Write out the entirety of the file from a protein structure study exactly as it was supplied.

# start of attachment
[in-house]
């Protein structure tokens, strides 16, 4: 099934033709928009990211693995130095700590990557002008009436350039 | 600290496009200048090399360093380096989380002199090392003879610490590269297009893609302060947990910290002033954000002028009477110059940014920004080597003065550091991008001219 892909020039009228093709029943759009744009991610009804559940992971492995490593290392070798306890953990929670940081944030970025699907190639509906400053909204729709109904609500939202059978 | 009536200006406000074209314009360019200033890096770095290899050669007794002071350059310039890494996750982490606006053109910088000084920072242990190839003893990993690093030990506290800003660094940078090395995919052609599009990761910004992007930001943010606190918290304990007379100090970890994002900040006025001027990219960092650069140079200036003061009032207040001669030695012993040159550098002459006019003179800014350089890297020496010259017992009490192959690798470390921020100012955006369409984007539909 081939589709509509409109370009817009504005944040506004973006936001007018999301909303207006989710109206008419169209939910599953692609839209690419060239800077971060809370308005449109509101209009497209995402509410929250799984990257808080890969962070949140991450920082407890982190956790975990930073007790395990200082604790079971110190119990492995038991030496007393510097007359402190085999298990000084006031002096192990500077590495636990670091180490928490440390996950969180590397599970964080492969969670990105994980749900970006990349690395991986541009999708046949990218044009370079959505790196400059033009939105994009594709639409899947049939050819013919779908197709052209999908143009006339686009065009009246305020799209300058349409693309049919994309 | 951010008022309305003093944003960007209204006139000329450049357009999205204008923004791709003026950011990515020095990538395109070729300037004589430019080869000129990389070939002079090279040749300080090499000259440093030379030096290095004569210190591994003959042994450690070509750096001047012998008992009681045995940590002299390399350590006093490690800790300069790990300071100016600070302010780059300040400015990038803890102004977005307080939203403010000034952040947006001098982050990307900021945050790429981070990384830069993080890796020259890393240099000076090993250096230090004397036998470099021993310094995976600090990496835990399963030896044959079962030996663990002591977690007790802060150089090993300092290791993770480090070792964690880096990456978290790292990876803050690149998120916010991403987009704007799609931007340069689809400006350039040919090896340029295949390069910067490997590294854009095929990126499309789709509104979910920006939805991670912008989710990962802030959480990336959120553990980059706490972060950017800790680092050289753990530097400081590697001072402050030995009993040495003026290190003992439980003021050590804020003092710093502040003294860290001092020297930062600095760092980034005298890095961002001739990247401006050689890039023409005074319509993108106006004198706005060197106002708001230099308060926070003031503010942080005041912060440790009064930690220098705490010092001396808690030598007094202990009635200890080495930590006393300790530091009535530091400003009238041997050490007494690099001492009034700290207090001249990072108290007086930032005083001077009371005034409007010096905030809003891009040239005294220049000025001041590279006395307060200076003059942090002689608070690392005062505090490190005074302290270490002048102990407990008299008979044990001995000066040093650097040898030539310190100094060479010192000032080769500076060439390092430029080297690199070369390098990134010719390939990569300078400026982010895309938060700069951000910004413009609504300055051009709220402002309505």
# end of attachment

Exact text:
[in-house]
């Protein structure tokens, strides 16, 4: 099934033709928009990211693995130095700590990557002008009436350039 | 600290496009200048090399360093380096989380002199090392003879610490590269297009893609302060947990910290002033954000002028009477110059940014920004080597003065550091991008001219 892909020039009228093709029943759009744009991610009804559940992971492995490593290392070798306890953990929670940081944030970025699907190639509906400053909204729709109904609500939202059978 | 009536200006406000074209314009360019200033890096770095290899050669007794002071350059310039890494996750982490606006053109910088000084920072242990190839003893990993690093030990506290800003660094940078090395995919052609599009990761910004992007930001943010606190918290304990007379100090970890994002900040006025001027990219960092650069140079200036003061009032207040001669030695012993040159550098002459006019003179800014350089890297020496010259017992009490192959690798470390921020100012955006369409984007539909 081939589709509509409109370009817009504005944040506004973006936001007018999301909303207006989710109206008419169209939910599953692609839209690419060239800077971060809370308005449109509101209009497209995402509410929250799984990257808080890969962070949140991450920082407890982190956790975990930073007790395990200082604790079971110190119990492995038991030496007393510097007359402190085999298990000084006031002096192990500077590495636990670091180490928490440390996950969180590397599970964080492969969670990105994980749900970006990349690395991986541009999708046949990218044009370079959505790196400059033009939105994009594709639409899947049939050819013919779908197709052209999908143009006339686009065009009246305020799209300058349409693309049919994309 | 951010008022309305003093944003960007209204006139000329450049357009999205204008923004791709003026950011990515020095990538395109070729300037004589430019080869000129990389070939002079090279040749300080090499000259440093030379030096290095004569210190591994003959042994450690070509750096001047012998008992009681045995940590002299390399350590006093490690800790300069790990300071100016600070302010780059300040400015990038803890102004977005307080939203403010000034952040947006001098982050990307900021945050790429981070990384830069993080890796020259890393240099000076090993250096230090004397036998470099021993310094995976600090990496835990399963030896044959079962030996663990002591977690007790802060150089090993300092290791993770480090070792964690880096990456978290790292990876803050690149998120916010991403987009704007799609931007340069689809400006350039040919090896340029295949390069910067490997590294854009095929990126499309789709509104979910920006939805991670912008989710990962802030959480990336959120553990980059706490972060950017800790680092050289753990530097400081590697001072402050030995009993040495003026290190003992439980003021050590804020003092710093502040003294860290001092020297930062600095760092980034005298890095961002001739990247401006050689890039023409005074319509993108106006004198706005060197106002708001230099308060926070003031503010942080005041912060440790009064930690220098705490010092001396808690030598007094202990009635200890080495930590006393300790530091009535530091400003009238041997050490007494690099001492009034700290207090001249990072108290007086930032005083001077009371005034409007010096905030809003891009040239005294220049000025001041590279006395307060200076003059942090002689608070690392005062505090490190005074302290270490002048102990407990008299008979044990001995000066040093650097040898030539310190100094060479010192000032080769500076060439390092430029080297690199070369390098990134010719390939990569300078400026982010895309938060700069951000910004413009609504300055051009709220402002309505």